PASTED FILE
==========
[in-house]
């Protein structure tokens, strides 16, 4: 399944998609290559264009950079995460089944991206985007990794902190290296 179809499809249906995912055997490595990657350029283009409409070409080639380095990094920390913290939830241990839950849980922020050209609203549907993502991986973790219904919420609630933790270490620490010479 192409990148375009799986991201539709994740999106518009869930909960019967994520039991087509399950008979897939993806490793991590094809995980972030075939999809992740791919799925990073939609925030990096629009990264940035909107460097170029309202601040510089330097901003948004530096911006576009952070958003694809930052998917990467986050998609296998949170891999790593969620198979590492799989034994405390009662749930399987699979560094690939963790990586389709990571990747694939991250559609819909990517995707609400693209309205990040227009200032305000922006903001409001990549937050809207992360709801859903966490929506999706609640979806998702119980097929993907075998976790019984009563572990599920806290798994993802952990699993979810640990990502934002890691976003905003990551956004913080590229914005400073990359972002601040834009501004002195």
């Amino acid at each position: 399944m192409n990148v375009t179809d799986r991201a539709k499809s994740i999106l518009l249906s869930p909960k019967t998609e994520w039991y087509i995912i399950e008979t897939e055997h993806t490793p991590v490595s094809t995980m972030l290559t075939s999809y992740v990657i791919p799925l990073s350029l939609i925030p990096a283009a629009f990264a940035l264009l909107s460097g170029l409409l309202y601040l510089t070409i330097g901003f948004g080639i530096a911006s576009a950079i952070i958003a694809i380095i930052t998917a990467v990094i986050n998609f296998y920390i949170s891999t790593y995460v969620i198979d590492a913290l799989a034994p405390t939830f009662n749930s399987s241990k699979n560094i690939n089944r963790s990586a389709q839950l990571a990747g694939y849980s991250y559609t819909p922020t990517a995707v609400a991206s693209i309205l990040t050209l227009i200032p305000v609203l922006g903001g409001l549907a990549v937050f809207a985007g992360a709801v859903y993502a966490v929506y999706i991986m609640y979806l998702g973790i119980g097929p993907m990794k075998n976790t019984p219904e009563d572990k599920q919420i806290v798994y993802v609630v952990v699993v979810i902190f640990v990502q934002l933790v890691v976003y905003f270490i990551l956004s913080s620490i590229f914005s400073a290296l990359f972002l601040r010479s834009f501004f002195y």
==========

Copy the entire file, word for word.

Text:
[in-house]
């Protein structure tokens, strides 16, 4: 399944998609290559264009950079995460089944991206985007990794902190290296 179809499809249906995912055997490595990657350029283009409409070409080639380095990094920390913290939830241990839950849980922020050209609203549907993502991986973790219904919420609630933790270490620490010479 192409990148375009799986991201539709994740999106518009869930909960019967994520039991087509399950008979897939993806490793991590094809995980972030075939999809992740791919799925990073939609925030990096629009990264940035909107460097170029309202601040510089330097901003948004530096911006576009952070958003694809930052998917990467986050998609296998949170891999790593969620198979590492799989034994405390009662749930399987699979560094690939963790990586389709990571990747694939991250559609819909990517995707609400693209309205990040227009200032305000922006903001409001990549937050809207992360709801859903966490929506999706609640979806998702119980097929993907075998976790019984009563572990599920806290798994993802952990699993979810640990990502934002890691976003905003990551956004913080590229914005400073990359972002601040834009501004002195």
């Amino acid at each position: 399944m192409n990148v375009t179809d799986r991201a539709k499809s994740i999106l518009l249906s869930p909960k019967t998609e994520w039991y087509i995912i399950e008979t897939e055997h993806t490793p991590v490595s094809t995980m972030l290559t075939s999809y992740v990657i791919p799925l990073s350029l939609i925030p990096a283009a629009f990264a940035l264009l909107s460097g170029l409409l309202y601040l510089t070409i330097g901003f948004g080639i530096a911006s576009a950079i952070i958003a694809i380095i930052t998917a990467v990094i986050n998609f296998y920390i949170s891999t790593y995460v969620i198979d590492a913290l799989a034994p405390t939830f009662n749930s399987s241990k699979n560094i690939n089944r963790s990586a389709q839950l990571a990747g694939y849980s991250y559609t819909p922020t990517a995707v609400a991206s693209i309205l990040t050209l227009i200032p305000v609203l922006g903001g409001l549907a990549v937050f809207a985007g992360a709801v859903y993502a966490v929506y999706i991986m609640y979806l998702g973790i119980g097929p993907m990794k075998n976790t019984p219904e009563d572990k599920q919420i806290v798994y993802v609630v952990v699993v979810i902190f640990v990502q934002l933790v890691v976003y905003f270490i990551l956004s913080s620490i590229f914005s400073a290296l990359f972002l601040r010479s834009f501004f002195y």